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Dietary fibres are those components of our food that cannot be or are only partly digested by the human alimentary system. Most dietary fibres are complex carbohydrates, so-called polysaccharides. Their molecules are large and the enzymes in our digestive juices are not able to break them up. Dietary fibres pass the small intestines unchanged and are partly broken down into fats, proteins and simple carbohydrates by bacteria in the large intestines. These products of decomposition are not an active part of the metabolism but dietary fibres are no unnecessary burden as was believed in the past but help with the digestion of our food. They swell in the intestines and increase the amount of the food considerably. This stimulates the production of digestive juices. Dietary fibres also bind mucosa-irritating and incompatible matters and remove them from our body. Furthermore they make defecation easier. Dietary fibres therefore play an important physiological role in digestion.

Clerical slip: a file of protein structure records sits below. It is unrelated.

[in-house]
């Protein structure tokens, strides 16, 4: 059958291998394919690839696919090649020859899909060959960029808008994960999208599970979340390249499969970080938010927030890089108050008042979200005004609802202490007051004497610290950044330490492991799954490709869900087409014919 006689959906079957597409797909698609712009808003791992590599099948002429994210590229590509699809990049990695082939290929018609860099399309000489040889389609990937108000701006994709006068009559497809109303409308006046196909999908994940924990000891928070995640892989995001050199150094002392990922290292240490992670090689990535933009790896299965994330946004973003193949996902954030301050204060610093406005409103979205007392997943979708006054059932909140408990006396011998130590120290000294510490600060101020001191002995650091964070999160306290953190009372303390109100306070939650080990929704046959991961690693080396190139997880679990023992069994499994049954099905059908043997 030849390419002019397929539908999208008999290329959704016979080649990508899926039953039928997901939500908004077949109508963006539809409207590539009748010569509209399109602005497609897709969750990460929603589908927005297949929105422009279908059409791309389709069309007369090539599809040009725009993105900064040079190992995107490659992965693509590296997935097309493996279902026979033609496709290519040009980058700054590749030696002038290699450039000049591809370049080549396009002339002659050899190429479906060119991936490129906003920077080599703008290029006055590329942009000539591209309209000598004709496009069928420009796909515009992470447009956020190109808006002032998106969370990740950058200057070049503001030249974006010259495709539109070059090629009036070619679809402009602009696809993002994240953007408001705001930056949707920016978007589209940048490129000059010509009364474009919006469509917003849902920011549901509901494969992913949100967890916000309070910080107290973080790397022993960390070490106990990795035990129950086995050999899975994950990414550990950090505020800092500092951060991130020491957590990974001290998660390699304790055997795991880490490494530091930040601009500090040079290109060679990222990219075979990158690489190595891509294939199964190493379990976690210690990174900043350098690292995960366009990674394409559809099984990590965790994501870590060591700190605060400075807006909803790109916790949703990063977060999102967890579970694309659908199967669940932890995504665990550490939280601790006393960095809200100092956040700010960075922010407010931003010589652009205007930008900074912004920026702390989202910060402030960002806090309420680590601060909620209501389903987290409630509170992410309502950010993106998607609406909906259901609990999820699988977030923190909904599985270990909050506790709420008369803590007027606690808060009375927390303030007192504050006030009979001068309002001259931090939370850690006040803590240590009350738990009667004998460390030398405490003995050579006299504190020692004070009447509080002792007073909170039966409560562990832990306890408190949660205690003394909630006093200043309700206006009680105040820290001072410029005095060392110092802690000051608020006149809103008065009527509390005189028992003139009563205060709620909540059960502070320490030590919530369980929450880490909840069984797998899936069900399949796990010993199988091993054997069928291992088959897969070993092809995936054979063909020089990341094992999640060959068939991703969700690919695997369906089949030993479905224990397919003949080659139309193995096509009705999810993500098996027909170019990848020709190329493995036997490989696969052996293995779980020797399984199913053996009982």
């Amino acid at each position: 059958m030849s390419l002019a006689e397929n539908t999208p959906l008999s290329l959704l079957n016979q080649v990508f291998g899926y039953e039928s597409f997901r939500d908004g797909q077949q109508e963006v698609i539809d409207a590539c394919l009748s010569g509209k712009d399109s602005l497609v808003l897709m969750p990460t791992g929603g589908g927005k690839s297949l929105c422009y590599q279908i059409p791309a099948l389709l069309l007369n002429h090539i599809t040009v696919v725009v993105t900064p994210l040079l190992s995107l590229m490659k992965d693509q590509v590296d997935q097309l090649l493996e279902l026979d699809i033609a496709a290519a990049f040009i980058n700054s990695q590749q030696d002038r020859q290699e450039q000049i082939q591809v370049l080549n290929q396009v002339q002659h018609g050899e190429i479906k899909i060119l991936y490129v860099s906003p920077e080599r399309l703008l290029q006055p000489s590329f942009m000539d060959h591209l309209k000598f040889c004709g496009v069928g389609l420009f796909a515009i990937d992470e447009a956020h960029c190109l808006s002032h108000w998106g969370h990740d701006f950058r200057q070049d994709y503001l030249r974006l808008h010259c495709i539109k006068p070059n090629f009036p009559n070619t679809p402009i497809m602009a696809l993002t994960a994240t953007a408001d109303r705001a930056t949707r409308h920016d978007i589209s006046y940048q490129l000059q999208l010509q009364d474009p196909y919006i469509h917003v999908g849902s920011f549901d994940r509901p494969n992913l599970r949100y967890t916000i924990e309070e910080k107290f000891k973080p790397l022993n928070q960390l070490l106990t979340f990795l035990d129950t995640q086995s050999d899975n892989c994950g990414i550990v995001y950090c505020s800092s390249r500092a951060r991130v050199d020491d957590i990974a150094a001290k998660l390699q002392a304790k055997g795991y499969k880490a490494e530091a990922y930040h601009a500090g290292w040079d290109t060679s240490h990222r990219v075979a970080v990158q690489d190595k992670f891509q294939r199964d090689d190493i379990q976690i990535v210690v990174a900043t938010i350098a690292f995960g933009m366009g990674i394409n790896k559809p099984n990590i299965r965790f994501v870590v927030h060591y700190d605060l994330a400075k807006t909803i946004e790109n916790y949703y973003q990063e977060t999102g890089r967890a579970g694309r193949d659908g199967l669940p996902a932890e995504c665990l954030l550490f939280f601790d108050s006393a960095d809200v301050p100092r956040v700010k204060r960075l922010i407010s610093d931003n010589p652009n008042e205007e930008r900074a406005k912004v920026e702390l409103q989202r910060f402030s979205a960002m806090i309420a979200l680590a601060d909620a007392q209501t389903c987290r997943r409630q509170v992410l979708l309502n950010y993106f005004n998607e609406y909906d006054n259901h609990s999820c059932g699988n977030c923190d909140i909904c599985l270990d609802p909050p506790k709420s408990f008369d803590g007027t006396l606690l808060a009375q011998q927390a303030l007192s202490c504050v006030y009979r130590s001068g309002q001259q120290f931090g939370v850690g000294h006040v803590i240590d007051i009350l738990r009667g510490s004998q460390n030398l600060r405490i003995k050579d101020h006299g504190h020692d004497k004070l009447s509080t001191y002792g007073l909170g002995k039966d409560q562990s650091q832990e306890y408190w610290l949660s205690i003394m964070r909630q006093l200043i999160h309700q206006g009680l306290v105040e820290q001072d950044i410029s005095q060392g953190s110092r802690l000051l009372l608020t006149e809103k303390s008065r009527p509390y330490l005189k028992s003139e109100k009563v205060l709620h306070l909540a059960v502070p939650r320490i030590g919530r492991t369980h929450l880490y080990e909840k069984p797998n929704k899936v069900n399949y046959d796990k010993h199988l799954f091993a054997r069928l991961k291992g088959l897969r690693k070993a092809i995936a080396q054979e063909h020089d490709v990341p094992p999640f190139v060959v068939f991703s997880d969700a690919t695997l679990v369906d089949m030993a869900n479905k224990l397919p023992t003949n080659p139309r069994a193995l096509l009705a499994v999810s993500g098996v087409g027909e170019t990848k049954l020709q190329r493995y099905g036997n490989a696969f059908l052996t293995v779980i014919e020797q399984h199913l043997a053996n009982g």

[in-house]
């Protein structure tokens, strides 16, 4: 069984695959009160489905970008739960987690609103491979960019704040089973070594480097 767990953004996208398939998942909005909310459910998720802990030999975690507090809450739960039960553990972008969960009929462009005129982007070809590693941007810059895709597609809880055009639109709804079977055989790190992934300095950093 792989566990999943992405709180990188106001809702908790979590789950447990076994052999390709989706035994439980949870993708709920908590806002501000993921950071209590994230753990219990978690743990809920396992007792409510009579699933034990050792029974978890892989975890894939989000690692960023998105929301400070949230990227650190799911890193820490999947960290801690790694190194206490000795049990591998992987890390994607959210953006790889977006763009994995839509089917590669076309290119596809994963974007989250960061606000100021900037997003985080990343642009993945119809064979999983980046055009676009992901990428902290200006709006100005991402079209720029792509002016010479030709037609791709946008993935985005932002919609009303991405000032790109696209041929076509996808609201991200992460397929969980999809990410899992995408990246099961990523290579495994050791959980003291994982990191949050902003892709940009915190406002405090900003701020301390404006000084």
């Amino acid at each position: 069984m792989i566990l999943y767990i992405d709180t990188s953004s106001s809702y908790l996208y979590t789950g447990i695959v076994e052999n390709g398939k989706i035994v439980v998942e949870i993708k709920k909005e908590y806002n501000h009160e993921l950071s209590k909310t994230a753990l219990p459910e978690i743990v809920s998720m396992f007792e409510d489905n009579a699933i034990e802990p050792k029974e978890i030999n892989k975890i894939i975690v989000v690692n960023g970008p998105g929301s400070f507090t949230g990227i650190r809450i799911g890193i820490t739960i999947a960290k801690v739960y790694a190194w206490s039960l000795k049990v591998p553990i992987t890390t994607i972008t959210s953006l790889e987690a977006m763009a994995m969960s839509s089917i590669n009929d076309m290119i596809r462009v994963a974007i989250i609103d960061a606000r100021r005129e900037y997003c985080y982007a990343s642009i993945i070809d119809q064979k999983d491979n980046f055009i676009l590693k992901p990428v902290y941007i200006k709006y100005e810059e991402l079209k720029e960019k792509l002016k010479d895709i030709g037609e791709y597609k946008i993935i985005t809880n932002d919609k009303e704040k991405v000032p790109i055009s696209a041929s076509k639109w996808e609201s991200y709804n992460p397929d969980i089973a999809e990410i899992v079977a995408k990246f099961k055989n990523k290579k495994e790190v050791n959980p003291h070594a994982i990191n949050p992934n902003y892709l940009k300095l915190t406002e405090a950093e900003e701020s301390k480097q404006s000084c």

Dietary fibres are derived exclusively from plant material, where they stabilise and support the plants. The most important and best known dietary fibres are cellulose, hemicellulose, pectin and pentose. Foods that are rich in dietary fibres are wholemeal products, vegetables and fruits.

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